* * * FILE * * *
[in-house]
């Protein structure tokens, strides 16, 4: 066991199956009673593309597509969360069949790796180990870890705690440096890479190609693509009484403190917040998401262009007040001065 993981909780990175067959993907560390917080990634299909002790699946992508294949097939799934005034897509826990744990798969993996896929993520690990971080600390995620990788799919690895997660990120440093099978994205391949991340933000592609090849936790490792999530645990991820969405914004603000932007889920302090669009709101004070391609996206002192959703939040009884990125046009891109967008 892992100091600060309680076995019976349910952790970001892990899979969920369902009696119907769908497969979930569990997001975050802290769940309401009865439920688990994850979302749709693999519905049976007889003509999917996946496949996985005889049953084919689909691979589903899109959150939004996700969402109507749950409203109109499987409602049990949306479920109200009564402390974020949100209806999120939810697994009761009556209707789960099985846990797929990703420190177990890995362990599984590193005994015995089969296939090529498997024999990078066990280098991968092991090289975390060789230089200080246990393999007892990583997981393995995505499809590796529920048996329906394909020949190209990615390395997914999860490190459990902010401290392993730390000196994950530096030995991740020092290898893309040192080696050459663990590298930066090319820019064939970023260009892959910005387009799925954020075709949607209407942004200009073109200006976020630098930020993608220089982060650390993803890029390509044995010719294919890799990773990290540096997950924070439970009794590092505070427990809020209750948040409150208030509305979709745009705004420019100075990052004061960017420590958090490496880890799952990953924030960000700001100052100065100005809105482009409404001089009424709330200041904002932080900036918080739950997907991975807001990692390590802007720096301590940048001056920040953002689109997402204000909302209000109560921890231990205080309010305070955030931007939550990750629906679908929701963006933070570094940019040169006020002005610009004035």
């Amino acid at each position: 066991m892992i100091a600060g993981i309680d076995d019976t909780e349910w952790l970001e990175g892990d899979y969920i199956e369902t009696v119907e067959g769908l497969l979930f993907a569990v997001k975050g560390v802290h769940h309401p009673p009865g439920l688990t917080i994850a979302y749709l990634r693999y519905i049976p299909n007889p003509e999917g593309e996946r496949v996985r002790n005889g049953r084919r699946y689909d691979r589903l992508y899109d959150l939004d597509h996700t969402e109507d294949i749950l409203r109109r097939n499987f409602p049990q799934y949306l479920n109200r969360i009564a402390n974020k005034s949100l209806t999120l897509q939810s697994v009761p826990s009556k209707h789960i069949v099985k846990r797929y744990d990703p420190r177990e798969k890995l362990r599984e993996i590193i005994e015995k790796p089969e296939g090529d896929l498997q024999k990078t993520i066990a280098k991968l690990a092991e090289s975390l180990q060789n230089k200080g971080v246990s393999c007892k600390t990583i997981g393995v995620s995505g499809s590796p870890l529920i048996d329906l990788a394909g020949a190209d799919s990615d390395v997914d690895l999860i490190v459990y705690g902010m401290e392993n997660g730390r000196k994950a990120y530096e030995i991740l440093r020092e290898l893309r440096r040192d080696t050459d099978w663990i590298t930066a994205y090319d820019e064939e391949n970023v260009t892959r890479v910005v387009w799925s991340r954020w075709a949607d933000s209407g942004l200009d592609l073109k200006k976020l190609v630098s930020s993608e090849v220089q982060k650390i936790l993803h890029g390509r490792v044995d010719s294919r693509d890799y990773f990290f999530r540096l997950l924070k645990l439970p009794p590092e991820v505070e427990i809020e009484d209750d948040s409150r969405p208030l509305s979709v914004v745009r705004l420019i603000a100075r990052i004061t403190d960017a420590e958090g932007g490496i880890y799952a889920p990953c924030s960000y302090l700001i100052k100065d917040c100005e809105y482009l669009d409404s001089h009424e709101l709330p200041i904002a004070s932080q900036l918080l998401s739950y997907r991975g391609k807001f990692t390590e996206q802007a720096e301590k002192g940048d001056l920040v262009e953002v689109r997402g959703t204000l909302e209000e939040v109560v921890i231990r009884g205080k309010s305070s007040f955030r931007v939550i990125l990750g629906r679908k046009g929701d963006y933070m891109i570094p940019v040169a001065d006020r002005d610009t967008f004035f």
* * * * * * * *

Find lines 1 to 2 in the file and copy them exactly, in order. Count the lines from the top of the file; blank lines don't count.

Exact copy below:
[in-house]
């Protein structure tokens, strides 16, 4: 066991199956009673593309597509969360069949790796180990870890705690440096890479190609693509009484403190917040998401262009007040001065 993981909780990175067959993907560390917080990634299909002790699946992508294949097939799934005034897509826990744990798969993996896929993520690990971080600390995620990788799919690895997660990120440093099978994205391949991340933000592609090849936790490792999530645990991820969405914004603000932007889920302090669009709101004070391609996206002192959703939040009884990125046009891109967008 892992100091600060309680076995019976349910952790970001892990899979969920369902009696119907769908497969979930569990997001975050802290769940309401009865439920688990994850979302749709693999519905049976007889003509999917996946496949996985005889049953084919689909691979589903899109959150939004996700969402109507749950409203109109499987409602049990949306479920109200009564402390974020949100209806999120939810697994009761009556209707789960099985846990797929990703420190177990890995362990599984590193005994015995089969296939090529498997024999990078066990280098991968092991090289975390060789230089200080246990393999007892990583997981393995995505499809590796529920048996329906394909020949190209990615390395997914999860490190459990902010401290392993730390000196994950530096030995991740020092290898893309040192080696050459663990590298930066090319820019064939970023260009892959910005387009799925954020075709949607209407942004200009073109200006976020630098930020993608220089982060650390993803890029390509044995010719294919890799990773990290540096997950924070439970009794590092505070427990809020209750948040409150208030509305979709745009705004420019100075990052004061960017420590958090490496880890799952990953924030960000700001100052100065100005809105482009409404001089009424709330200041904002932080900036918080739950997907991975807001990692390590802007720096301590940048001056920040953002689109997402204000909302209000109560921890231990205080309010305070955030931007939550990750629906679908929701963006933070570094940019040169006020002005610009004035």